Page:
A new study has found that sinks located next to patient toilets in hospital rooms are far more likely to harbor dangerous bacteria than those sinks located closer to the room's entry door, according to an Association for Professionals in Infection Control and Epidemiology (APIC) news release.
The research, published in the American Journal of Infection Control (AJIC), was performed in the 26-bed medical intensive care unit of a 600-bed Wisconsin hospital. It found that, of samples tested, 87% of the unit’s patient sinks next to toilets tested positive for Klebsiella pneumoniae carbapenemase (KPC) while only about 22% of sink drains located closer to the entry door of the room tested positive for KPC.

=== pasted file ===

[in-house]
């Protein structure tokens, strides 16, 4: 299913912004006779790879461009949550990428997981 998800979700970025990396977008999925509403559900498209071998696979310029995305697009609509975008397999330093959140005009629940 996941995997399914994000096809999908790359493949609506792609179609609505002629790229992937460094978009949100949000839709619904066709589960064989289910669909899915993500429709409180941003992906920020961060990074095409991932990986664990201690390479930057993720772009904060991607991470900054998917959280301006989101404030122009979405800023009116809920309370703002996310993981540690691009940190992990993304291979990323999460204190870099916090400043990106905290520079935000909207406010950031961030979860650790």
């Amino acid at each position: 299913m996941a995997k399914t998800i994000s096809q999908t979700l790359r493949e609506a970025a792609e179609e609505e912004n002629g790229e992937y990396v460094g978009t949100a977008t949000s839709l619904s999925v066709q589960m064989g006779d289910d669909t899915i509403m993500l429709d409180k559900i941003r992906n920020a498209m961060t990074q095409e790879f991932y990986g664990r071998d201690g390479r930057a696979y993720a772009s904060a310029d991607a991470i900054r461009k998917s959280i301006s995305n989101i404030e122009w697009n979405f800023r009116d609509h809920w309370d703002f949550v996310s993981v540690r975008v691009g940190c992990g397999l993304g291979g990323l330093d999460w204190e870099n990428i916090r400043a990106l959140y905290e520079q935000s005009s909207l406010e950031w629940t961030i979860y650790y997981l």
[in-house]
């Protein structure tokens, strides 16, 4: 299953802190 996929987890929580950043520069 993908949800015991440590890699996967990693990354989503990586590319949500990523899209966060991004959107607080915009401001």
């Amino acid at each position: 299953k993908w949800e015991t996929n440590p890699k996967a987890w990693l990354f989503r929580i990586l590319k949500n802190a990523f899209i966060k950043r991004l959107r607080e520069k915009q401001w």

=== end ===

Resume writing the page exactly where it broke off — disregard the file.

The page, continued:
Furthermore, researchers found that in four of five rooms in which the entry-door sink tested positive, the sink near the toilet was also positive. This, the researchers suggest, points to a potential source for in-room cross-contamination.
In the news release, the study authors are quoted as saying, "This study, if validated, could have major implications for infection control. If sinks next to toilets are indeed a reservoir for KPC, additional interventions — such as modified hand hygiene practices and sink disinfection protocols — may be needed to stem the risk of transmission among healthcare providers and patients alike."
Despite the high presence of KPC in the hospital's medical intensive care unit, the release noted that the unit did not have any documented interactions with KPC-producing organisms within the past year.